Skip to main content

Secondary navigation:

History

jesuit community at boston college

A Short History of the Jesuit Community of Boston College

by Charles Donovan, S.J.
Boston College

The Jesuits first became established in Boston in 1847, when Archbishop John FitzPatrick invited Father John McElroy and several associates to take charge of St. Mary's Church in the North End of Boston. Father McElroy gathered funds from the poor immigrant Irish people of Boston to purchase property for a college and collegiate church, but for years his plans were delayed by anti-Catholic opposition. It wasn't until 1858 that he obtained the South End property on which the imposing Church of the Immaculate Conception, the college building, and Jesuit residence were built. Chartered in 1863, the College and high school opened in September 1864. The founder, Father McElroy, was then 80 years old, and a Swiss Jesuit, Father John Bapst, became the first President.

A prominent figure of the 19th-century Boston College Jesuit Community was Father Robert Fulton, who was the first dean. In 1870 he became president for ten years, left Boston, and returned for a second three-year presidency in 1888. Fulton was a witty, affable, opinionated man, admired by intellectuals of the Boston area. He set high standards for the College and refused to have philosophy, the capstone of the curriculum, taught until 1876. At the first graduation, in June 1877, the A.B. degree was conferred upon nine young men.

Another influential Jesuit at Boston College in the 19th century was Father Timothy Brosnahan, president in the 1890s. He wrote an elegant four-page explanation of the Jesuit system of education that appeared in the Boston College catalogue, not only during his presidency but for the next half-century as well. The Brosnahan statement was adopted in whole or in part for varying periods of time in the catalogues of 14 other Jesuit colleges in the United States. No doubt because of this leadership, it was Father Brosnahan who spoke for Jesuits nationally the year after he left Boston College, in the effective reply to an attack on Jesuit colleges that Harvard's president Charles W. Eliot published in the Atlantic Monthly.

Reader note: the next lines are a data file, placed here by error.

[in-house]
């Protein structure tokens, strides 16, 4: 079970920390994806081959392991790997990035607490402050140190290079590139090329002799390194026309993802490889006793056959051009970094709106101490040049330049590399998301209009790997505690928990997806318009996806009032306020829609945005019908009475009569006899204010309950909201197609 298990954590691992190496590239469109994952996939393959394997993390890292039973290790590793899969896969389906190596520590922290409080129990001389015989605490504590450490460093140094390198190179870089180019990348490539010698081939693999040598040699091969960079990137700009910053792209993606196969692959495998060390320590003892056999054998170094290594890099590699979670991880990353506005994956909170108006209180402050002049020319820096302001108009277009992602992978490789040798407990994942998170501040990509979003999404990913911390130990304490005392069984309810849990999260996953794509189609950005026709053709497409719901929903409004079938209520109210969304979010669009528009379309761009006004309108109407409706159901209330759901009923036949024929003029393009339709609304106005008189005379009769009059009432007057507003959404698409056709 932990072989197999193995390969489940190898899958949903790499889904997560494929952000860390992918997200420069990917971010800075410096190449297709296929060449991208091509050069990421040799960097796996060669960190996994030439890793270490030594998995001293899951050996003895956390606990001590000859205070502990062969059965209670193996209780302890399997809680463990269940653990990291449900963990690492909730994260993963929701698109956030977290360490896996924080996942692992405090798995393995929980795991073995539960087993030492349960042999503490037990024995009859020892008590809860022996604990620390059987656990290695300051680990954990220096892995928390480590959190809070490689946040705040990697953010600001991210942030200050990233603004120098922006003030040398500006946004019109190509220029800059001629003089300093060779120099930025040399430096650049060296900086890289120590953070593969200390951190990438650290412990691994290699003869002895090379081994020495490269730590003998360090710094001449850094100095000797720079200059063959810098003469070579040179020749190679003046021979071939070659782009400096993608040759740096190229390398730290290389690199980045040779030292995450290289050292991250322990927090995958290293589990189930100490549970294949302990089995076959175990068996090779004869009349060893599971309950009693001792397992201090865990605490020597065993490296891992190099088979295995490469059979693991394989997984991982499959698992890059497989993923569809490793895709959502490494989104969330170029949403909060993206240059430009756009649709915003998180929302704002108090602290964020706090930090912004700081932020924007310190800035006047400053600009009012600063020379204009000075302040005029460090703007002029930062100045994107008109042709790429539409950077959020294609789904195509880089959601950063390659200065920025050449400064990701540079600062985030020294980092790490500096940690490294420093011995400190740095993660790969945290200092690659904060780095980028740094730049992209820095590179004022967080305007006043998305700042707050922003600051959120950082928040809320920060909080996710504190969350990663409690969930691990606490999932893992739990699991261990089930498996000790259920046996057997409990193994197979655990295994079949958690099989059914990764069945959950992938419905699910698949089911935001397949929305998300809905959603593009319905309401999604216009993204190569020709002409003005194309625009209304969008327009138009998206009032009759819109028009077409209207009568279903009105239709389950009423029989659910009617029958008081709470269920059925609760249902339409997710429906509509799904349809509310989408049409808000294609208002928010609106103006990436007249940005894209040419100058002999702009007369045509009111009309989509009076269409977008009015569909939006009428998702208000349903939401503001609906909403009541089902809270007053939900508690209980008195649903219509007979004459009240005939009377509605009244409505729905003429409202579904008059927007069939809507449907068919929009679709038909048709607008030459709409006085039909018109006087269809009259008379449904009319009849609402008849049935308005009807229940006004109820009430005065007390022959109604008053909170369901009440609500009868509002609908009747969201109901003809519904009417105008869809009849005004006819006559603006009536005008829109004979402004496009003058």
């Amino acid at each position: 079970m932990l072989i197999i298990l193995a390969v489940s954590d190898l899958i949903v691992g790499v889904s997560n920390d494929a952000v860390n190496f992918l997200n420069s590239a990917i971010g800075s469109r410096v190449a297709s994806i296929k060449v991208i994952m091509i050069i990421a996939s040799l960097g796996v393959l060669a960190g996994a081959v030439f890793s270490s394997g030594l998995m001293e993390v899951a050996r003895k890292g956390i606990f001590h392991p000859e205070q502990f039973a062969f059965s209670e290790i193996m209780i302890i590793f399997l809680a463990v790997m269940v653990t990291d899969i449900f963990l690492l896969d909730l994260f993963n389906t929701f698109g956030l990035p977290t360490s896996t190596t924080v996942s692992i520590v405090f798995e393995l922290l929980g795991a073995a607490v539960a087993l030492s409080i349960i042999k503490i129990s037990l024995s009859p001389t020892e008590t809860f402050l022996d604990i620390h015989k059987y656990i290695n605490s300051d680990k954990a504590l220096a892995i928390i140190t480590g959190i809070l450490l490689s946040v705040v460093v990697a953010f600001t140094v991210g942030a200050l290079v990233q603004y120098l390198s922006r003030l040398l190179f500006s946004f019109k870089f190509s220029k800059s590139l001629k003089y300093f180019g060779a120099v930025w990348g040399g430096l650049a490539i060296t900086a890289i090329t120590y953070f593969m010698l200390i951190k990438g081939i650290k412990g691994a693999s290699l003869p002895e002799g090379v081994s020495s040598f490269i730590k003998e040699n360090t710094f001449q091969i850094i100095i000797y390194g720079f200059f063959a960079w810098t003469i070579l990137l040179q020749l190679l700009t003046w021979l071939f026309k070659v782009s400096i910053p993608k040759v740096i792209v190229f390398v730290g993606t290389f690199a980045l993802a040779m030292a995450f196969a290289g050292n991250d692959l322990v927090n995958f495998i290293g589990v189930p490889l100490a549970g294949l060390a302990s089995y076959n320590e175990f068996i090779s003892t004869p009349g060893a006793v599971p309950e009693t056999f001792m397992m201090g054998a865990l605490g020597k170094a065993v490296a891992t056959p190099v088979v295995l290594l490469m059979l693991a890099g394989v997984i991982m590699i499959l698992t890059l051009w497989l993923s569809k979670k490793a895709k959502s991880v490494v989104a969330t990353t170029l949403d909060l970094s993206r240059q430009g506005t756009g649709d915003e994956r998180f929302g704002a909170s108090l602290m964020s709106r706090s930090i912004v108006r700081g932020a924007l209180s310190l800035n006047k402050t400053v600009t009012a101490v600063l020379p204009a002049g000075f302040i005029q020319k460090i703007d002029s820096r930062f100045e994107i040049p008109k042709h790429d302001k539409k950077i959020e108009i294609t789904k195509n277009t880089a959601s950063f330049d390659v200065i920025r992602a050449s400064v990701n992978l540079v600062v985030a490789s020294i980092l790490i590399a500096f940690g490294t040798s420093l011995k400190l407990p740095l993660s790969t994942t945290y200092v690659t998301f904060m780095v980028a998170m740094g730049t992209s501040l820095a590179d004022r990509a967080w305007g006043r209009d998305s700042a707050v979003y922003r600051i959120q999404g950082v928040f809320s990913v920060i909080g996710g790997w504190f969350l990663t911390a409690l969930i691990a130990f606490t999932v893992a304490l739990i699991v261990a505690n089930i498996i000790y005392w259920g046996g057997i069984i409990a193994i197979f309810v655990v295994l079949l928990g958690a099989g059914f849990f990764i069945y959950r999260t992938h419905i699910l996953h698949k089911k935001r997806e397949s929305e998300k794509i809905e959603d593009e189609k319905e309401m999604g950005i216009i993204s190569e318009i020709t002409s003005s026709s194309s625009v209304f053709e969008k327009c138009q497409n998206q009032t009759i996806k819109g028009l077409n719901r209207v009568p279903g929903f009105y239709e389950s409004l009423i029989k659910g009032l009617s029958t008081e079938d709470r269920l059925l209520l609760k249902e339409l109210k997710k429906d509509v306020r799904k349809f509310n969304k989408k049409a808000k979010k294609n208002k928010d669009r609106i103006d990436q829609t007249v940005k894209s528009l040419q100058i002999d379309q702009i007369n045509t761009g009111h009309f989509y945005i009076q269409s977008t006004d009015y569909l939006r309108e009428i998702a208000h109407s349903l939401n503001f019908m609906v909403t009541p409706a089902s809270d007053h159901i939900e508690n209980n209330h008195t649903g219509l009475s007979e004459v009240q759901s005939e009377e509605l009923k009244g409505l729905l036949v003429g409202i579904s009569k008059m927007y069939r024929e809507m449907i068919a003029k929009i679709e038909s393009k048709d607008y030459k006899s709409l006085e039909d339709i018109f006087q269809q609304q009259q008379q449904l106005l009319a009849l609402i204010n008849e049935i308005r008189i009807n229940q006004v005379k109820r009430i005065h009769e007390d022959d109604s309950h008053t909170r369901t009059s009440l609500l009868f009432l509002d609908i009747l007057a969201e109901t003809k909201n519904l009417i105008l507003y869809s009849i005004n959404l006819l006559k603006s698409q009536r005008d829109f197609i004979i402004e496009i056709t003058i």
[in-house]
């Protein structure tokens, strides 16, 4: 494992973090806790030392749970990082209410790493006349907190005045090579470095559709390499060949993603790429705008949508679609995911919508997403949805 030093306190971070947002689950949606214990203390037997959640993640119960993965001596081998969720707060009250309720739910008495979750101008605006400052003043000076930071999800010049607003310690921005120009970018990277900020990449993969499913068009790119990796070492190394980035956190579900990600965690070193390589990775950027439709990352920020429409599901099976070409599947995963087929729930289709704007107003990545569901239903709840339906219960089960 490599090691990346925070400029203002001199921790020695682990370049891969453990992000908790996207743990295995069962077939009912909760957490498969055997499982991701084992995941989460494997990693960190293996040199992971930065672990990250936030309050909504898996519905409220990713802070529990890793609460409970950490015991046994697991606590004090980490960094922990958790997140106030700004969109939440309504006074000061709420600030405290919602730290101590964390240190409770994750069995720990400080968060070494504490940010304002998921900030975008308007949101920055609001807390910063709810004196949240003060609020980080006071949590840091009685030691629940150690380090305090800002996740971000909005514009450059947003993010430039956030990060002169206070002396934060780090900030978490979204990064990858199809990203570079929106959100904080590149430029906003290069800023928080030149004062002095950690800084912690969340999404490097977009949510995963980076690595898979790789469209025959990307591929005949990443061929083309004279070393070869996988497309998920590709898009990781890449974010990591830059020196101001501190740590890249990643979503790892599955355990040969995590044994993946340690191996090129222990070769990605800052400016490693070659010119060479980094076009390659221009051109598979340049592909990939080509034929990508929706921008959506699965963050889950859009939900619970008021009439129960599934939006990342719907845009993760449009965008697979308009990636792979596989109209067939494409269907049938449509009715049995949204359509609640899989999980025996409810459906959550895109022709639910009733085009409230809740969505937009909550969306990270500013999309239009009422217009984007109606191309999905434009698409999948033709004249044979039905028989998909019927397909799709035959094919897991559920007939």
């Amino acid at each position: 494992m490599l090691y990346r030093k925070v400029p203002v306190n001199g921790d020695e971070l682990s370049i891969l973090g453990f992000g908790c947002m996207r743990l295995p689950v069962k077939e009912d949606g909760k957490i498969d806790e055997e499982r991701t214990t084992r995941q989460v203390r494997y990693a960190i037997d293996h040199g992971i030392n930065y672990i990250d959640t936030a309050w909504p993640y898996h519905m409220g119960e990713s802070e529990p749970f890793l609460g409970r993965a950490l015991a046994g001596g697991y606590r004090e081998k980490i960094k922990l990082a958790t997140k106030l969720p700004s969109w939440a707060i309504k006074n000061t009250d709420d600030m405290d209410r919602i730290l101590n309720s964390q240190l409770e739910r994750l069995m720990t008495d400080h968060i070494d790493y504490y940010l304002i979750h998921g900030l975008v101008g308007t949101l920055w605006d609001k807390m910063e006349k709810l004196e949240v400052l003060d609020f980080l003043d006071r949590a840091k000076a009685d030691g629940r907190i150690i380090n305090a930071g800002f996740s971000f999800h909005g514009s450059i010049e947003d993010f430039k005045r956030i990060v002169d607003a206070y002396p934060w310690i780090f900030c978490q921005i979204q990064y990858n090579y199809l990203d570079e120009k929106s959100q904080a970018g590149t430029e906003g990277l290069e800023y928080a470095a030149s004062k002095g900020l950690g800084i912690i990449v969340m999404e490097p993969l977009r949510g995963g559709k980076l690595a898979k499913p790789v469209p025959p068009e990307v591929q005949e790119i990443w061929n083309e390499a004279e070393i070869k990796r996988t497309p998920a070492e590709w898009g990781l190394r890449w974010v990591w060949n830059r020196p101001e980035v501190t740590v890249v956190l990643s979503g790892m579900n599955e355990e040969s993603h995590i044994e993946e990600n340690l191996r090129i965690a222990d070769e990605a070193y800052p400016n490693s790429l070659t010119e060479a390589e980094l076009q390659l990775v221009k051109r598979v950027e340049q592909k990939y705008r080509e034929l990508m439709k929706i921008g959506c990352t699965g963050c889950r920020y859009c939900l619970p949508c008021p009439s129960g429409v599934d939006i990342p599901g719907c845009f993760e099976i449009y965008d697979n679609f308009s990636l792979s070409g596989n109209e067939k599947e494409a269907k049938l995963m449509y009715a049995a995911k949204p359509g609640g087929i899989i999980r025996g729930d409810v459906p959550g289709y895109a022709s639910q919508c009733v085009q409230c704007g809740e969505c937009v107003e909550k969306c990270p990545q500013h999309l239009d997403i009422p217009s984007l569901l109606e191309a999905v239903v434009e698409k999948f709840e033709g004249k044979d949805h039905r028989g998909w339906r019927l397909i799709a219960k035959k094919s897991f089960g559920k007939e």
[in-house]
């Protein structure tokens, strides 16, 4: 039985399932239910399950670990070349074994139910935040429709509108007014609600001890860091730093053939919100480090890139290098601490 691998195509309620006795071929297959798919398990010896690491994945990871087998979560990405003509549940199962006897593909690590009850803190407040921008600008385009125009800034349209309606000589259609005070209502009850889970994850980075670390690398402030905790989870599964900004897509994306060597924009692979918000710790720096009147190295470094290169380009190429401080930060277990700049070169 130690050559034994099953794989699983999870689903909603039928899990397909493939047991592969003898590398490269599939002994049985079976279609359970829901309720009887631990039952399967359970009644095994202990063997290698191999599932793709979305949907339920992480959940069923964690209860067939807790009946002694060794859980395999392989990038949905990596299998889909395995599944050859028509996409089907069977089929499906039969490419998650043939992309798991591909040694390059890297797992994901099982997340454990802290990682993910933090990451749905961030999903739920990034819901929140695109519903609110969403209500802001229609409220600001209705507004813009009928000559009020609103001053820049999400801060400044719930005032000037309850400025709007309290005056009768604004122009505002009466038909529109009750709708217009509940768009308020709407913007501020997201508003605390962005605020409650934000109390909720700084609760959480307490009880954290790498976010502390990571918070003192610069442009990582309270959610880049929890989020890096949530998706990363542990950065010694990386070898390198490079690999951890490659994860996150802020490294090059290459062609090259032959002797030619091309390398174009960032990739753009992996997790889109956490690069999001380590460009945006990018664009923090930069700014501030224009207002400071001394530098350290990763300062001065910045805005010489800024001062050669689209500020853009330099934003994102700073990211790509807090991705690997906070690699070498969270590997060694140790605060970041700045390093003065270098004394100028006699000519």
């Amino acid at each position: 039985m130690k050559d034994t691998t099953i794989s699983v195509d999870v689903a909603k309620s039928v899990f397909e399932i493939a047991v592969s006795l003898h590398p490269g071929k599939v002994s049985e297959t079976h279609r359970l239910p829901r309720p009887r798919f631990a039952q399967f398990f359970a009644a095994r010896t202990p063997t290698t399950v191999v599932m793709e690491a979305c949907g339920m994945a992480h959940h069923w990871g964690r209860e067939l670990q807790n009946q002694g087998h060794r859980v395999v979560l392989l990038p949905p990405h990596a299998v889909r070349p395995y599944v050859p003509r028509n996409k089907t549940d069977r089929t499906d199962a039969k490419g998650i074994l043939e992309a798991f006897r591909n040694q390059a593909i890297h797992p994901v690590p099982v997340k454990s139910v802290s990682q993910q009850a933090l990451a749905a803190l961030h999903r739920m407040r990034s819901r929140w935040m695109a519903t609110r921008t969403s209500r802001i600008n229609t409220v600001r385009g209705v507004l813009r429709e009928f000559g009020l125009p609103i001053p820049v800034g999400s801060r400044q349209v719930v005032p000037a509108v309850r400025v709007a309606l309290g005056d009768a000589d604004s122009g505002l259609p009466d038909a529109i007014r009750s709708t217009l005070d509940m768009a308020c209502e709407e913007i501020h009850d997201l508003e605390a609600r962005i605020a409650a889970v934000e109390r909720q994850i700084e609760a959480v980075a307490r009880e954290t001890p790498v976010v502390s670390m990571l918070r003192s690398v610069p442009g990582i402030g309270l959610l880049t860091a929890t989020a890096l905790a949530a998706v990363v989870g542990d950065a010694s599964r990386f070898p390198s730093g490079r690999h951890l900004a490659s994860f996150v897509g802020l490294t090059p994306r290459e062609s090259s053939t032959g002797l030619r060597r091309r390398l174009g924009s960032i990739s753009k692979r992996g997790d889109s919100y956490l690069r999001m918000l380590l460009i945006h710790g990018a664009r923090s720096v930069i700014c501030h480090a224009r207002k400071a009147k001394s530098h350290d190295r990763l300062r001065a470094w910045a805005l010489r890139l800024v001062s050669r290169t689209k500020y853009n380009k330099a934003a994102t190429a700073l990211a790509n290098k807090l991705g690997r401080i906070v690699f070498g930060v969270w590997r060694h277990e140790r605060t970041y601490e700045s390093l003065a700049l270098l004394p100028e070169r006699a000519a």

Boston College enrollment was under 200 students during the 19th century, with a faculty of 10 to 15 Jesuits. Enrollments rose in the 20th century and a larger campus was needed. In 1907, Father Thomas Gasson in his first year as president purchased the property in Chestnut Hill, planned a series of English Gothic buildings, and erected the first towered building, now known as Gasson Hall. For four years while St. Mary's Hall, their new residence, was being built, the Jesuits commuted from their quarters in the South End. By the mid-1930s, the undergraduate enrollment neared 1,500 and the Jesuit staff rose to 59, necessitating an addition to St. Mary's Hall.

The College began to expand as a university with the establishment of the Graduate School of Arts & Sciences in 1925, with a seasoned administrator as dean, Father John B. Creedon, former president of Georgetown University. In 1929 the Law School was started, with Father Creedon as regent and Dennis Dooley dean. Dooley was succeeded by two Jesuit deans, Father William Kenealy and Robert Drinan. The Graduate School of School of Social Work opened in 1936 with Father Walter McGuin as dean, and two years later the School of Management opened with Father James Kelley as dean. After World War II, the School of Nursing was opened in 1946, with Father Anthony Carroll as regent and Mary Maher dean. In 1952, Father Charles Donovan was named first dean of the co-educational School of Education.